How New Construction is Changing the Community


TLR Staff Report

As Chapel Hill evolves from a small university town into a medium-sized town with a university, growth means significant change is coming to the community.

Residential development currently under construction, according to the town website, will add 1,951 living units to Chapel Hill. It’s a total that does not include developments already approved but for which ground has not been broken, nor does it reflect possible projects which are in the review or concept plan stage. 

But it doesn’t mean a lot of affordable housing is on the horizon. From the website, here’s a list of projects now in the process of being built. The 149 units at Greenfield are the only ones designated as affordable housing, representing 7.6 percent of the units which will be available in the near future.

Carraway Village403 
Chandler Wood70 
Azalea Estates152 
Fordham Apartments273 
Glen Lennox215 
Murray Hill15 
Grove Park346Student

Commercial development also isn’t growing at the same rate as residential. Commercial development currently in progress totals 270,144 square feet.  As a comparison, the original commercial goal just for the Blue Hill (Ephesus – Fordham) district is 565,000 square feet.

BuildingSquare FeetType
Bell Leadership Office12,270Office
Carraway Village8,844Retail
UNC Eastowne150,000Office
Fordham Apartments at Fordham and Elliott
Coming Soon

What does all that mean? It means there’s a cost to growth, and it probably means that residential taxes will be going up.

Numerous studies on the Cost of Community Service have shown that the price tag for residential development must be balanced by commercial and industrial development. Increased property tax revenue from residential development alone does not generally cover the resulting increased expenses.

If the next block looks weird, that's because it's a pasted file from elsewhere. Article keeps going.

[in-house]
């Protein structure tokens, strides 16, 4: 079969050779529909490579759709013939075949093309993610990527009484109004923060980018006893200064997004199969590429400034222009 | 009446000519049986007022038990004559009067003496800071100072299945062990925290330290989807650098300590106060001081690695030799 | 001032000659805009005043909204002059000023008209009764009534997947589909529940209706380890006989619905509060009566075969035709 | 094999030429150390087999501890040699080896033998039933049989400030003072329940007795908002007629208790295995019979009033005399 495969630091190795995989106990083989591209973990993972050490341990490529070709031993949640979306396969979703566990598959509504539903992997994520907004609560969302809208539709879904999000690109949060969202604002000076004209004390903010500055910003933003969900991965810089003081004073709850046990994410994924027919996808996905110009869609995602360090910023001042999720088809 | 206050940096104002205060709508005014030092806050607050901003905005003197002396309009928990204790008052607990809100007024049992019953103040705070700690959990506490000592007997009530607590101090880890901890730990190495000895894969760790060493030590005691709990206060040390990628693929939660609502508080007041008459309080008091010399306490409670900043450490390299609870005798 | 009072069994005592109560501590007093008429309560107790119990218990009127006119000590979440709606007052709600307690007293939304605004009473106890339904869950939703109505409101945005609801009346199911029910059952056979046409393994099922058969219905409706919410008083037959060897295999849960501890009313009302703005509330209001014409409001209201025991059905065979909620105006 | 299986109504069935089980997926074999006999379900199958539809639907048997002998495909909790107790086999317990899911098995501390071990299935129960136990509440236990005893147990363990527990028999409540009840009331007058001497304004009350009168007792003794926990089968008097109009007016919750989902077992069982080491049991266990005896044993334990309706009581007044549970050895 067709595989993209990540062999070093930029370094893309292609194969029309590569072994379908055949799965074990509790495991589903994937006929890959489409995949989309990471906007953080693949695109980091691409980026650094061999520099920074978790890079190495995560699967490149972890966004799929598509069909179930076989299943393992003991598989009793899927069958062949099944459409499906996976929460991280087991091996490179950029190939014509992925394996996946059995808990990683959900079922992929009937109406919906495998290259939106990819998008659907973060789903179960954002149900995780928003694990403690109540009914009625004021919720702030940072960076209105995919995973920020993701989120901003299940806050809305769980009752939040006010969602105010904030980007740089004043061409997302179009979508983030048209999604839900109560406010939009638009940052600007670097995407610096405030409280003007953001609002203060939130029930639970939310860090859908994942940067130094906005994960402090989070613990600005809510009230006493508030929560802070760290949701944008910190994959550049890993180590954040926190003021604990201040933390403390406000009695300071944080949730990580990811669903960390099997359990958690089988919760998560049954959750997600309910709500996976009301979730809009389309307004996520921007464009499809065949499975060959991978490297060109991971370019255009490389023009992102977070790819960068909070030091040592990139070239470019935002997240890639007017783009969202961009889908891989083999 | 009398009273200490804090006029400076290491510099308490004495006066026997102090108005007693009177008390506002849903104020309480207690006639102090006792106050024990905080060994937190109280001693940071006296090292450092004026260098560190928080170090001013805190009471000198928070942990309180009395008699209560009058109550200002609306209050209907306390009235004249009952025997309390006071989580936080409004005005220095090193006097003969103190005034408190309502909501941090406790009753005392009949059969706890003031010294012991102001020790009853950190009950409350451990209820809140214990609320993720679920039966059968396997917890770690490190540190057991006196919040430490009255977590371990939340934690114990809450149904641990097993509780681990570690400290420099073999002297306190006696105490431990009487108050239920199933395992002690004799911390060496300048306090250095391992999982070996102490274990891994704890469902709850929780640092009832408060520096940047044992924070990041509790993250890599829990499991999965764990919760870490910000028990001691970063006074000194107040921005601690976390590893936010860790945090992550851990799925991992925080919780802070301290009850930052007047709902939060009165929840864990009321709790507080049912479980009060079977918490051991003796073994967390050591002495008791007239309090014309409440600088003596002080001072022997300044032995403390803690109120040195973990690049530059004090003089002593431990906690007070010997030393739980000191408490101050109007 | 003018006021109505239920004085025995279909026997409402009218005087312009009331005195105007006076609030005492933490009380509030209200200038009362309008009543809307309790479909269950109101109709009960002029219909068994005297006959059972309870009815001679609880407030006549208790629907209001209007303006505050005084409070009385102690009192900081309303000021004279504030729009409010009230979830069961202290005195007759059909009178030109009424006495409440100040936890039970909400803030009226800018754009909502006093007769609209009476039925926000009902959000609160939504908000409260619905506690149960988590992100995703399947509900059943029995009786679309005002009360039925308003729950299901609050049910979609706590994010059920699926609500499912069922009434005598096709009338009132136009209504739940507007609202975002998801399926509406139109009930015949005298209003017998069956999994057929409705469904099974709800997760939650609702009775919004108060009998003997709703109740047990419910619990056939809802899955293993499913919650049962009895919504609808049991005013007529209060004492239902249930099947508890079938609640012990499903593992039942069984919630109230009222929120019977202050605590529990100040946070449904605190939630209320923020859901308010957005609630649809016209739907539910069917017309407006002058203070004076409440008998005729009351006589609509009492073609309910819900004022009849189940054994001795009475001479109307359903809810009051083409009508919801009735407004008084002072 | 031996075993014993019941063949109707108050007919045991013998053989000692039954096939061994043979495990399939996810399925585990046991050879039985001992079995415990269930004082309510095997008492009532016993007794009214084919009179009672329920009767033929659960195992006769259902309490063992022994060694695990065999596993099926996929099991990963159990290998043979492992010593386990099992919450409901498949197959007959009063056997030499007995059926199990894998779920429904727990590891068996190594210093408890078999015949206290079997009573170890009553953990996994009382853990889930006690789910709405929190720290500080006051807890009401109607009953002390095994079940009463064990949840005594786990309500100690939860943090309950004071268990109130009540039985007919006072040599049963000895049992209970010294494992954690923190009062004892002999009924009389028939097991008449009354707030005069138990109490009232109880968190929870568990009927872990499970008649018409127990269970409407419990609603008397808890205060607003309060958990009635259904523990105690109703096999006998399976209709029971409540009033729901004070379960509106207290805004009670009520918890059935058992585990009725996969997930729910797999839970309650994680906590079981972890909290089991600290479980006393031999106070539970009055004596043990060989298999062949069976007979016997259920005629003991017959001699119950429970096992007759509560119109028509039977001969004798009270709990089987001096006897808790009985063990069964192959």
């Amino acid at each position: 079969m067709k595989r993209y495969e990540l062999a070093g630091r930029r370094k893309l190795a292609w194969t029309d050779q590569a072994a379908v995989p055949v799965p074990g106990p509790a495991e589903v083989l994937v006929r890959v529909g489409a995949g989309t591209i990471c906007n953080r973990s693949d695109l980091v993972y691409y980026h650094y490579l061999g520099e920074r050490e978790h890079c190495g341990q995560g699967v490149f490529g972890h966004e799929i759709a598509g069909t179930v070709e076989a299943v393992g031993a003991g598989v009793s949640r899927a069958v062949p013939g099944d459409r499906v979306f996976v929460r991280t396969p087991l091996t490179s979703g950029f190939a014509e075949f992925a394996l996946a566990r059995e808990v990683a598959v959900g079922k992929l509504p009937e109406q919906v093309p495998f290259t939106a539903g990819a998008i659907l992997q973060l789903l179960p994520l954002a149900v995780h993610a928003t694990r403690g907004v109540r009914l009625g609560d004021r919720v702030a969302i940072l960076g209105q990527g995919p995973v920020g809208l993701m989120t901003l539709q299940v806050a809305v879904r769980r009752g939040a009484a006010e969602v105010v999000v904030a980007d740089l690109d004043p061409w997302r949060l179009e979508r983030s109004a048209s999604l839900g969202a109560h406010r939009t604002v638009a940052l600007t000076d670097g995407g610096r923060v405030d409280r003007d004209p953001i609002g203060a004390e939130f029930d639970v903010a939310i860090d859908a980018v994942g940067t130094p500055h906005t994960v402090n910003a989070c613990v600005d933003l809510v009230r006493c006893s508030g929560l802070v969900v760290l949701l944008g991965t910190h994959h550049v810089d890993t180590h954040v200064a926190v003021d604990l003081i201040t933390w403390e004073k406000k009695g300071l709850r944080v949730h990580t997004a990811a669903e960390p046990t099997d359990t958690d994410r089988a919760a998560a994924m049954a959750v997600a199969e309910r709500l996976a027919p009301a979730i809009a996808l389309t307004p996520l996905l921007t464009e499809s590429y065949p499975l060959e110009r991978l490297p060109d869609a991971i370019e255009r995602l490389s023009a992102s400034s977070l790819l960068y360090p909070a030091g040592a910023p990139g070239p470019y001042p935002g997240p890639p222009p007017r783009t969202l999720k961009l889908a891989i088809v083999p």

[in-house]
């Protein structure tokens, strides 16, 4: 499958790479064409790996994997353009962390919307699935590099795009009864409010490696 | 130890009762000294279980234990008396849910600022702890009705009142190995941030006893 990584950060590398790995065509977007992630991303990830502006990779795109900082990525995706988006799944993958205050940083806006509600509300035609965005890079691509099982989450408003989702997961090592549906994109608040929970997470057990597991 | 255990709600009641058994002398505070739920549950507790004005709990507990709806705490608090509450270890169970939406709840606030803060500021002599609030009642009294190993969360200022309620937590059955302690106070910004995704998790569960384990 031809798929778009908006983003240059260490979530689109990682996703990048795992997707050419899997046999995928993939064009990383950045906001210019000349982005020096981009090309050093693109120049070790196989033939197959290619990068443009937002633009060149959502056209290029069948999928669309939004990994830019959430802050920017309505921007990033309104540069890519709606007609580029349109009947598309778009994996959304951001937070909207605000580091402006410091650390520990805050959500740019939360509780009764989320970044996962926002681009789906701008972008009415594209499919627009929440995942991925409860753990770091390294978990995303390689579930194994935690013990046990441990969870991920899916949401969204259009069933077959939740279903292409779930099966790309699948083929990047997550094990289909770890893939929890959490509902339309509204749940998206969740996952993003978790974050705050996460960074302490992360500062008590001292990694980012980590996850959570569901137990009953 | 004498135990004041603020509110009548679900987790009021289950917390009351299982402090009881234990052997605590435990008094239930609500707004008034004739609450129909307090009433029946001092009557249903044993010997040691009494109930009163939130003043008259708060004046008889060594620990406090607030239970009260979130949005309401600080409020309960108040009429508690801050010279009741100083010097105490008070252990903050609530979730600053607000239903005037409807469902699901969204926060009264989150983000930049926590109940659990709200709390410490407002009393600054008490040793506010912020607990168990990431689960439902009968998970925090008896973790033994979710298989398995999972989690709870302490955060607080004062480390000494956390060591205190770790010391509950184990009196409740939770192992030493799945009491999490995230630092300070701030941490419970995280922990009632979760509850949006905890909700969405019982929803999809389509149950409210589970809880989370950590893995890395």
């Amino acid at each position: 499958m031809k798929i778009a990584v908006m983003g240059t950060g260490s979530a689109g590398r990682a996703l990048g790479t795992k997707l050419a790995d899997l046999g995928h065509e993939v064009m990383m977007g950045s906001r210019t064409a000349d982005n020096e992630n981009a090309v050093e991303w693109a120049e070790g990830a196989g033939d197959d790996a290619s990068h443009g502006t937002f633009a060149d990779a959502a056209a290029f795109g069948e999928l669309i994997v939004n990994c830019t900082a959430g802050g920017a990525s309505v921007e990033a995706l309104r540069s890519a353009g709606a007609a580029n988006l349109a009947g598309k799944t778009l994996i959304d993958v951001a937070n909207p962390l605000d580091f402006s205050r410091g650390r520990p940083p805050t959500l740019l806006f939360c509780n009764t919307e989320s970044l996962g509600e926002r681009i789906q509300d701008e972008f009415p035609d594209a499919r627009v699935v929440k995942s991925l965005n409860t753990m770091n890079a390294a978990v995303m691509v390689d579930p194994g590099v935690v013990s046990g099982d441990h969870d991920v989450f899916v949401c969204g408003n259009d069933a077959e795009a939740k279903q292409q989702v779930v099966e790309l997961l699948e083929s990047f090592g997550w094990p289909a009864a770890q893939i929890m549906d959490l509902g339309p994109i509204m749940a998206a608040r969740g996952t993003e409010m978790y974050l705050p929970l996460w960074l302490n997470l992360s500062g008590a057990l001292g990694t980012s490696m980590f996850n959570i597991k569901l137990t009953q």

Service costs that can be impacted significantly by residential growth include fire and police protection, libraries, schools, recreational facilities and the physical impacts to streets from increased traffic.  If costs increase more than revenues, it leads to increased fees and/or property taxes.

Over the past seven years, according to an analysis of recent town budgets, property tax revenue increased an average of 1.3 percent per year while town service costs increased an average of 3.7 percent per year.  During that seven-year period, development growth was 82 percent residential, 15 percent commercial and 3 percent institutional.

More Carraway Village Expansion

There are other impacts of growth to consider as well. The residential and commercial developments currently under construction will add more than two million square feet of impervious surface, which will impact the potential for flooding. Although some of the projects were redevelopments, 100 acres of wooded parcels were clear cut in preparation for building, and that total does not include the 16-acre tree farm which was cleared at the corner of Estes Drive and Martin Luther King Jr. Boulevard.

More than 4,400 parking spaces also have been approved, meaning the extra vehicles on local roads will have an impact on traffic congestion as well as on the environment.

More growth will be coming to Chapel Hill. How elected officials and town staff manage that growth will continue to impact the community in myriad ways.

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3 Comments on "How New Construction is Changing the Community"

  1. This is not news; this is an editorial.

  2. I would respectfully disagree with the above comment. The “How New Construction is Changing the Community” article seems a factual piece to me, with, perhaps, some interpretation. It notes many statistics and indicates in what ways new construction affects many aspects of impacts of the construction on the communities. Seems quite fact based to me as opposed to “opinion”.

  3. Michael C Stevens | November 3, 2019 at 12:33 pm | Reply

    If you want Chapel Hill to grow, which I don’t, the model exists – organzize living/commercial spaces into walkable clusters. It may be too late, but we can try to make all future decisions about commercial and residential clusters. Second, Chapel Hill is the only small or medium size town I have ever lived in with the traffic of small city. We are going to have to find a workable way to get rid of the cars turning our “town” into the traffic/air quality “slum” of the Triangle.

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